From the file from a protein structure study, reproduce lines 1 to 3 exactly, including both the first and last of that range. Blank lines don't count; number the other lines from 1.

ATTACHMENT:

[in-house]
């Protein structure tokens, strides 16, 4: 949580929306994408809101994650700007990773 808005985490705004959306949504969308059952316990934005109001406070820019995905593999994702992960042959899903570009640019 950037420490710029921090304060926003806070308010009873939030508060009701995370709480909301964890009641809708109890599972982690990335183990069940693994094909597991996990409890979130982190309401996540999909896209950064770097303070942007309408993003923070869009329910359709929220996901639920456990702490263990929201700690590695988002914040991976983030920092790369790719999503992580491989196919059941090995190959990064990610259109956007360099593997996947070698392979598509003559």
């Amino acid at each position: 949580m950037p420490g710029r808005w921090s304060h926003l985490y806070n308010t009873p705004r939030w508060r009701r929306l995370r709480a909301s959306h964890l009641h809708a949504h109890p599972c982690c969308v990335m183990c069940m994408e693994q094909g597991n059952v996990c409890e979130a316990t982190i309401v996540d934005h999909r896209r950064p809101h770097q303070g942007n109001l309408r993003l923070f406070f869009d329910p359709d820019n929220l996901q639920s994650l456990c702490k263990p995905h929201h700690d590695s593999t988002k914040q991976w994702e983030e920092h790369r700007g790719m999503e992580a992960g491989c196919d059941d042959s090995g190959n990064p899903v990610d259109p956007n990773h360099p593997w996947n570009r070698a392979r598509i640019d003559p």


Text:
[in-house]
């Protein structure tokens, strides 16, 4: 949580929306994408809101994650700007990773 808005985490705004959306949504969308059952316990934005109001406070820019995905593999994702992960042959899903570009640019 950037420490710029921090304060926003806070308010009873939030508060009701995370709480909301964890009641809708109890599972982690990335183990069940693994094909597991996990409890979130982190309401996540999909896209950064770097303070942007309408993003923070869009329910359709929220996901639920456990702490263990929201700690590695988002914040991976983030920092790369790719999503992580491989196919059941090995190959990064990610259109956007360099593997996947070698392979598509003559």
């Amino acid at each position: 949580m950037p420490g710029r808005w921090s304060h926003l985490y806070n308010t009873p705004r939030w508060r009701r929306l995370r709480a909301s959306h964890l009641h809708a949504h109890p599972c982690c969308v990335m183990c069940m994408e693994q094909g597991n059952v996990c409890e979130a316990t982190i309401v996540d934005h999909r896209r950064p809101h770097q303070g942007n109001l309408r993003l923070f406070f869009d329910p359709d820019n929220l996901q639920s994650l456990c702490k263990p995905h929201h700690d590695s593999t988002k914040q991976w994702e983030e920092h790369r700007g790719m999503e992580a992960g491989c196919d059941d042959s090995g190959n990064p899903v990610d259109p956007n990773h360099p593997w996947n570009r070698a392979r598509i640019d003559p």